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BAE Systems announced at DSEI 2023 on 14 September that it is set to launch its first Azalea multi-satellite cluster into low Earth orbit at the beginning of 2025. The group of satellites will use a range of sensors to collect visual, radar and radio frequency (RF) data to deliver high-quality information and intelligence from space in real time to military customers.

The venture follows BAE’s acquisition of UK firm In-Space Missions last year and is being delivered in partnership with Finland’s ICEYE, which will provide the Azalea cluster’s synthetic aperture radar (SAR) capabilities.

Each Azalea cluster will feature four satellites, combining an ICEYE SAR satellite with three others that provide RF data gathering, optical imaging and cluster computing to combine and analyse the data in space before delivering assured intelligence product directly back to the user back on Earth.

Speaking at DSEI 2023, Andy Challen, UK missions sales lead for ICEYE, explained that the data from the Azalea cluster “will be fused in space and then come down as a more complete picture”.

Each Azalea cluster will feature a SAR satellite, an optical imaging satellite, an RF-gathering satellite and a processing satellite to fuse all of the gathered data in space, all of which will be enabled and updatable by software-defined radio. (Image: BAE Systems)

The in-space processing of the data gathered by the Azalea satellites will provide much more timely intelligence, as existing space-based sensors require multiple terabytes of raw data to be transferred to Earth before that data can be processed and distributed.

Each of the satellites will be enabled by software-defined radio (SDR), allowing them to be fully reconfigured and updated while in orbit. Doug Little, CEO of In-Space Missions, said at DSEI 2023 of the Azalea constellation, “We say we have a software-defined satellite capability.”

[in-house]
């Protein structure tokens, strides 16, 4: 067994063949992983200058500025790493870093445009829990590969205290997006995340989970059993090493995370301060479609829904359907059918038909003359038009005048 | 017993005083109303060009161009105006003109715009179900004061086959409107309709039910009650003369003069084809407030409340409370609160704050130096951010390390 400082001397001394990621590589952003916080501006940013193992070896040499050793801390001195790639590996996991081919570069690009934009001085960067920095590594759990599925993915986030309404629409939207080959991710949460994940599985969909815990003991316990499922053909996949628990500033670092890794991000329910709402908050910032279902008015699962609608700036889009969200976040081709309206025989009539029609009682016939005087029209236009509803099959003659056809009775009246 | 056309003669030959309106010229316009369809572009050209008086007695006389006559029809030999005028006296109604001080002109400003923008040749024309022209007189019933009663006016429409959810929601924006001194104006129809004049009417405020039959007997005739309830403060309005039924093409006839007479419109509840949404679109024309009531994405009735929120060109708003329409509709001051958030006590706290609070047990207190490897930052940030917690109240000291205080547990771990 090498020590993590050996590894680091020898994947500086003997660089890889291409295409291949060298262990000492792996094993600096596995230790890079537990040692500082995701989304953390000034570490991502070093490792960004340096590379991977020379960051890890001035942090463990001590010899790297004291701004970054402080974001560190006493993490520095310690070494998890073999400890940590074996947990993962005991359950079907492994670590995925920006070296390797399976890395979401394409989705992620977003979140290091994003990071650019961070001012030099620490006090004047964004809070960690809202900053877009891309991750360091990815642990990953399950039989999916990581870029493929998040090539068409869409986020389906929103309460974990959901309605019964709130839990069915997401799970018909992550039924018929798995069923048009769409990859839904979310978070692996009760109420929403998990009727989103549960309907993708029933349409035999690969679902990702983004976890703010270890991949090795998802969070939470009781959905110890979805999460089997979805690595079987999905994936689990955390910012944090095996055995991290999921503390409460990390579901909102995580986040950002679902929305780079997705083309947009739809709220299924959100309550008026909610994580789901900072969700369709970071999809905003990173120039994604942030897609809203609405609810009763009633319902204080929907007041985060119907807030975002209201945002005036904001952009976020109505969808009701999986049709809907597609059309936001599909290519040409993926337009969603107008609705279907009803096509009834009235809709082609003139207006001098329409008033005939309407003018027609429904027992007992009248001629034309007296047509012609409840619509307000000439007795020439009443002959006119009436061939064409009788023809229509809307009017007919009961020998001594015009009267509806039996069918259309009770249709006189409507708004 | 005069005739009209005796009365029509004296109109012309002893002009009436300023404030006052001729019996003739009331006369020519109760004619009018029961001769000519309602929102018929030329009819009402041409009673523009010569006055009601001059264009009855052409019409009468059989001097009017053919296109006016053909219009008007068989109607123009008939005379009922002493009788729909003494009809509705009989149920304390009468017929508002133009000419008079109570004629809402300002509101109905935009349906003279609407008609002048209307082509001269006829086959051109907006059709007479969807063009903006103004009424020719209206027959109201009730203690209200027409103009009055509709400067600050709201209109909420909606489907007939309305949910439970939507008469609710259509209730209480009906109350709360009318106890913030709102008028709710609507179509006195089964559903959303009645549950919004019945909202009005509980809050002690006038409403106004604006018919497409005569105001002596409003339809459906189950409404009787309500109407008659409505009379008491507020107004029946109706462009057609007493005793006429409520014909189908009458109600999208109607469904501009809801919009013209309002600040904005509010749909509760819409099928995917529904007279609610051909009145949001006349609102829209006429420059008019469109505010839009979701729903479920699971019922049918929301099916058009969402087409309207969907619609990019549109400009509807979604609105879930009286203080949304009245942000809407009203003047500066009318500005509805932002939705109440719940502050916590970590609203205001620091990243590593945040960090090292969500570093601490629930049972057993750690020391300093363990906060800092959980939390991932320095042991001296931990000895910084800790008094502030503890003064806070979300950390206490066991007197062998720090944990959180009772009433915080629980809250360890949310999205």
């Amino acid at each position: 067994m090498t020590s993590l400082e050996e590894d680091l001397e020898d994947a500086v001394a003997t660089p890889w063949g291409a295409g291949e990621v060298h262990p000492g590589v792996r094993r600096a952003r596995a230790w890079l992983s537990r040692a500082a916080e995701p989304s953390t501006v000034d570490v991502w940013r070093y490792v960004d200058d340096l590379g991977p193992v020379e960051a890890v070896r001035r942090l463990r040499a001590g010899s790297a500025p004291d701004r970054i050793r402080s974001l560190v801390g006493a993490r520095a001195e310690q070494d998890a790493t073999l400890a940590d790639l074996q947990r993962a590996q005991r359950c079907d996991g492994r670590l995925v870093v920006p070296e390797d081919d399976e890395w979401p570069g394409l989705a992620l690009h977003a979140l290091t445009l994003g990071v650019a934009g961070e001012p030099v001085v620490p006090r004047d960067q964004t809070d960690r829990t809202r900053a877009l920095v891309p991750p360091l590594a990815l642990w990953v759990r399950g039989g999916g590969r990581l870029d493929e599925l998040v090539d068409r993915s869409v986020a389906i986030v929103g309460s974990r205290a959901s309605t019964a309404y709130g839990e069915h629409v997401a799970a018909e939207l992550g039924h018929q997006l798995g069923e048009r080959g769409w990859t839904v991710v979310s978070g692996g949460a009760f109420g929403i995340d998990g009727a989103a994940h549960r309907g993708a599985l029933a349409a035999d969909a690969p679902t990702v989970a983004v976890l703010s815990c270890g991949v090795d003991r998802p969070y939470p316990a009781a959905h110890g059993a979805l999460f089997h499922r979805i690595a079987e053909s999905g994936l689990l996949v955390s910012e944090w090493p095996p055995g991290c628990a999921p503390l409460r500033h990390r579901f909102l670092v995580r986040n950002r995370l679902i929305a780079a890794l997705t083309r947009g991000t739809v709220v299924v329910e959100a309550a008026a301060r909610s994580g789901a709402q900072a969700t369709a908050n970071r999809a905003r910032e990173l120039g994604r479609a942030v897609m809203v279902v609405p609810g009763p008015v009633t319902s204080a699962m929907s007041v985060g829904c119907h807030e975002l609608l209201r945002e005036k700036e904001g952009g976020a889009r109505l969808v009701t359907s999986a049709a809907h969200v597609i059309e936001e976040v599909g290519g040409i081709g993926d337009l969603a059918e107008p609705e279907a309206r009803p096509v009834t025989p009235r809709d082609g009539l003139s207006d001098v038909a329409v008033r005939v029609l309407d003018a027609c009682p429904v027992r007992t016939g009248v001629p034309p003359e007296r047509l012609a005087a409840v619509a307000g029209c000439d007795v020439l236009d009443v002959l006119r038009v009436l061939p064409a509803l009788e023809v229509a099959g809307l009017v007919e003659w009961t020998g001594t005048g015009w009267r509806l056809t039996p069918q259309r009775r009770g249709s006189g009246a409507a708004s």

Also speaking during the Azalea briefing at DSEI 2023, Elizabeth Seward, head of space strategy and future business for BAE Systems’ Digital Intelligence sector, noted that the initial cluster will be launched by US satellite launch provider Spacex. Seward said that, following the launch of the initial four-satellite Azalea cluster, which will provide an initial operational capability, subsequent additions to the constellation would be rolled out according to customer requirements. She added that a 12-satellite constellation could provide comprehensive coverage, but that, as the constellation grows, BAE would look to put satellites into multiple orbital planes.

ICEYE already has 27 SAR satellites in orbit, which has significantly de-risked the Azalea system’s SAR capabilities and already provided the team with SAR data to work with, but the ICEYE SAR satellite launched as part of the initial Azalea cluster will be its first SDR-enabled satellite.

The Azalea programme supports the UK government’s Defence Space Strategy, published in February this year, which identified Earth observation as a priority area to help protect and defend UK interests. BAE has stated that this is a sovereign capability that the Azalea programme could provide.

As well as providing military intelligence, such as the location of hostile platforms and weapon systems, the Azalea constellation will also be able to assist during natural disasters, for example by locating people at risk.

Peter Felstead